“I mean, there was an upside to COVID!” says Irma, “People were working from home and had a bit more time to volunteer, so we’re all working on this on a pro bono basis.”

Irma started worked with the Bread & Butter Project three years ago when she developed their branding. When she considered the crowdfunding campaign, she knew that “anything in this space needs to have empathy, so the campaign was built to encourage people to step into the shoes of the refugee trainees.

“We could have run a donation campaign, or we could have sold bread. But what we thought about was what’s been happening in the community. There’s a lot of people stuck at home. We can give them a way to connect. [Because of the pandemic], people are thinking there’s bigger things to life than just work and they want to help”.

Irma explains it comes down to good old-fashioned storytelling and the intimacy that brings – enabling people to experience, albeit momentarily, what the people they are supporting are experiencing, is a compelling way to secure their buy-in.

Initially it was thought the campaign would target corporates. But the team started to question why it couldn’t be open to the broader community. So, as the very best campaigns do, it evolved.

Audience, targets and the mechanism

“It’s the foodies with purpose and foodies with a conscience,” says Irma of the people she believes will be drawn to the campaign.

Elsewhere, Cindy is championing the corporate side. Woolworths, Westpac and Canva have already joined up to the initiative, signing up multiple teams.

The team have a minimum target of 25 teams, and they hope to raise $50,000.

How will they do this? Each member of a five-person team will need to raise a minimum of $50 each. $250 multiplied by 25 does not $50,000 make, but it is anticipated that many team members will far exceed the minimum amount required.

Driving the team on is a generous $50,000 matching donation, which the donor hopes will motivate fundraisers. The potential to double the result to $100,000 would go a long way towards the $250,000 it costs to train a cohort.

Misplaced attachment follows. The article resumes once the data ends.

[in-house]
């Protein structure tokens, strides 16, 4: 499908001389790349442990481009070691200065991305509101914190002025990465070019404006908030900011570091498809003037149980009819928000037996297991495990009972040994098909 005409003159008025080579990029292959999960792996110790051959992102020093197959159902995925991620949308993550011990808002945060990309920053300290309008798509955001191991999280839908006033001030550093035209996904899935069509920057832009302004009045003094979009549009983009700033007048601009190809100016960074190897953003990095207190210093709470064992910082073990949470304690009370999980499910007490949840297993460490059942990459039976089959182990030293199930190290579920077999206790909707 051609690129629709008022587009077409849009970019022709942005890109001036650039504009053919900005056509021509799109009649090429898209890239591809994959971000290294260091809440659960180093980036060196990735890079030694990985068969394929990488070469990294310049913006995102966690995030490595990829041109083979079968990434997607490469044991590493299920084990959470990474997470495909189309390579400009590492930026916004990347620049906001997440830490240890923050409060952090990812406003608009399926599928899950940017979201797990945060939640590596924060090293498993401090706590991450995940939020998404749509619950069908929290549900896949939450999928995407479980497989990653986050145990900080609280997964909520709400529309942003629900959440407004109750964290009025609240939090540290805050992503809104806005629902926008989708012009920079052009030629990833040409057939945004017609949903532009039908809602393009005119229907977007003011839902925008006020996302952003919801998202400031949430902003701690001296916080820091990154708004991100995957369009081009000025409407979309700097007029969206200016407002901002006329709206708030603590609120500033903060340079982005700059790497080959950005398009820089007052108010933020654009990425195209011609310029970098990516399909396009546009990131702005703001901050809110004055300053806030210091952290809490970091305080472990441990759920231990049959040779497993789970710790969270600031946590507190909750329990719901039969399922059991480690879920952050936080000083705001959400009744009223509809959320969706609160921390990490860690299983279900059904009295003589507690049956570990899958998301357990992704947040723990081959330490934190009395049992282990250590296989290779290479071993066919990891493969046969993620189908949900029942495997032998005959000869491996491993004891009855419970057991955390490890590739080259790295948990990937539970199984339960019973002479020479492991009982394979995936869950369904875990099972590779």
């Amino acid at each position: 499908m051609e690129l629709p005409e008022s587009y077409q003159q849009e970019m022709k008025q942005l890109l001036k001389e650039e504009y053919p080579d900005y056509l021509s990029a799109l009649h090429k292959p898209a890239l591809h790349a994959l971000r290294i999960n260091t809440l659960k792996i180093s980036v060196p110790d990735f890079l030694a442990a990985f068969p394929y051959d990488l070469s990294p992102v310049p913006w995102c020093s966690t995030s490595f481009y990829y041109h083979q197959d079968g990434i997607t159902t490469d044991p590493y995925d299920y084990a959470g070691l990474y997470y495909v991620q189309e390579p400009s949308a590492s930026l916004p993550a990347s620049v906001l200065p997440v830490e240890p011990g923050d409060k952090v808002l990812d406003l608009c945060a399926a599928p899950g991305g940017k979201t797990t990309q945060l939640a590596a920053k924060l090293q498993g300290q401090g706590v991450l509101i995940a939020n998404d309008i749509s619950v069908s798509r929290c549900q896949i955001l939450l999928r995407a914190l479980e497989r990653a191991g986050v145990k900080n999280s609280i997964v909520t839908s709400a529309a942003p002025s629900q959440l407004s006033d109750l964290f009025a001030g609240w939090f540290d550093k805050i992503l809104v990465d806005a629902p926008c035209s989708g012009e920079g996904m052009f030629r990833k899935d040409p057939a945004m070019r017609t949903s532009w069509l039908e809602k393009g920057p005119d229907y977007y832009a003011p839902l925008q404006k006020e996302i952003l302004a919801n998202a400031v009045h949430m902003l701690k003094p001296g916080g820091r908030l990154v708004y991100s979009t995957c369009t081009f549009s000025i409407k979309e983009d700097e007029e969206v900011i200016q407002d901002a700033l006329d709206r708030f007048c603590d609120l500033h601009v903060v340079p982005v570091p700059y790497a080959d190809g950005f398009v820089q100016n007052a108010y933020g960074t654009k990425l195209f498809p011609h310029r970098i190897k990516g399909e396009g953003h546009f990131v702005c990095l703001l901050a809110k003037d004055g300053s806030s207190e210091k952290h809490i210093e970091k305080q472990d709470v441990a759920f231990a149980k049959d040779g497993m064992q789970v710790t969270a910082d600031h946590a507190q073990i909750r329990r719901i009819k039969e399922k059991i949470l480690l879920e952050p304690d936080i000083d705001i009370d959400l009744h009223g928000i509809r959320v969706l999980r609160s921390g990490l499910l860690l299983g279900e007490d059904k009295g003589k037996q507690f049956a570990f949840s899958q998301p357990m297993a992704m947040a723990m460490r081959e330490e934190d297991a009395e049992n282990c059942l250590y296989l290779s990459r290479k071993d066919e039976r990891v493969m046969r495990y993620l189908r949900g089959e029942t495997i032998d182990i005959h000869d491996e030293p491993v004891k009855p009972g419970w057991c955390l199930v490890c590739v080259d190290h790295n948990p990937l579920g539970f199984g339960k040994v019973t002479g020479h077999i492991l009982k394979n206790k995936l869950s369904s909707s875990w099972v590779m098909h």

Each team member will receive exclusive bread recipes and serving suggestions, inspired by the cultures of refugee trainees working in the bakery. The campaign will be hosted on Raisely, a favourite of Irma’s following her experience with past crowdfunding campaigns.

With the target set, the audience identified and a fundraising platform ready to go, how will the campaign be promoted?

Promotions

“We’ve been very fortunate to already feature in a few publications,” says Irma, which includes the support of respected food and drink publication, Broadsheet.

The team do not have a promotions budget and will therefore rely heavily on social media. They are establishing a dedicated Facebook page, where fundraisers will post their successes. Sharing of failures (or ‘best rescues’ as Cindy calls them) is also encouraged in the name of fun and good-natured competition. This content will link to the main Bread & Butter Project Facebook page.

Over on Instagram, sharers are asked to use the hashtag #bakeforabaker and tag @thebreadandbutterproject. Corporates are already making used of LinkedIn to spread the word.

Then there’s some fantastic relationships that will serve to both promote the campaign and reward top fundraisers.

The icing on the crowdfunded cake

At the conclusion of the campaign, the top three fundraising teams will be invited to a special online graduation gala, hosted by respected food critic Terry Durack from The Sydney Morning Herald. They will showcase their creations and ‘graduate’, just like one of The Bread & Butter Project’s trainees.

The top fundraising team will also receive an exclusive pastry making masterclass with celebrity chef Peter Gilmore, Executive Chef of the famed Quay and Bennelong restaurants in Sydney, and his highly skilled pastry chef, Rhiann Mead, for their team members and up to five friends or colleagues.

Irma hopes they can release videos of these culinary gurus during the campaign as part of generating engaging content. “I know everyone would love Peter Gilmore to lift up a cloche and reveal a snow egg equivalent!”. (See MasterChef Australia season 10, episode 49 if this does not make sense to you!).

Fortunately, no one will be subjected to MasterChef pressure test conditions in this fundraiser. It’s open to all, and with prizes awarded for funds raised, not bread baked, participants can take part knowing their sourdough will pass with the ood hole or two.

 

To find out more about the ‘Bake for a Baker’ campaign, or to sign up, please visit bakeforabaker.raisely.com.

Or if you would like to find out more about The Bread & Butter Project and how they are helping refugees in Australia, please visit thebreadandbutterproject.com.